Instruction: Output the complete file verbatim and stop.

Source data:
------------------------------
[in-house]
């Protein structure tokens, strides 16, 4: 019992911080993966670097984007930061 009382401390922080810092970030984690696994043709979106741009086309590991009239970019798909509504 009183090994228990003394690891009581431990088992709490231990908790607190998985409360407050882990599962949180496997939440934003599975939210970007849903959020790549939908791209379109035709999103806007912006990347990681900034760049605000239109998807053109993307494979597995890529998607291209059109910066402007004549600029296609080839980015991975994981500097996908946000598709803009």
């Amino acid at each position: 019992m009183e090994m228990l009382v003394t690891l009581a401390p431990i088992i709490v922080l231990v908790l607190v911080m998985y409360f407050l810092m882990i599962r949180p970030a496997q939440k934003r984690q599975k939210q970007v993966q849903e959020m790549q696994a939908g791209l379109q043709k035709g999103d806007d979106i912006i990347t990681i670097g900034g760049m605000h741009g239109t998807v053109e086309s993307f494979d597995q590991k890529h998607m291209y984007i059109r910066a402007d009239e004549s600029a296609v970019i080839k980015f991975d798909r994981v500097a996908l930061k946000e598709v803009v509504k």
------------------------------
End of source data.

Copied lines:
[in-house]
């Protein structure tokens, strides 16, 4: 019992911080993966670097984007930061 009382401390922080810092970030984690696994043709979106741009086309590991009239970019798909509504 009183090994228990003394690891009581431990088992709490231990908790607190998985409360407050882990599962949180496997939440934003599975939210970007849903959020790549939908791209379109035709999103806007912006990347990681900034760049605000239109998807053109993307494979597995890529998607291209059109910066402007004549600029296609080839980015991975994981500097996908946000598709803009």
């Amino acid at each position: 019992m009183e090994m228990l009382v003394t690891l009581a401390p431990i088992i709490v922080l231990v908790l607190v911080m998985y409360f407050l810092m882990i599962r949180p970030a496997q939440k934003r984690q599975k939210q970007v993966q849903e959020m790549q696994a939908g791209l379109q043709k035709g999103d806007d979106i912006i990347t990681i670097g900034g760049m605000h741009g239109t998807v053109e086309s993307f494979d597995q590991k890529h998607m291209y984007i059109r910066a402007d009239e004549s600029a296609v970019i080839k980015f991975d798909r994981v500097a996908l930061k946000e598709v803009v509504k």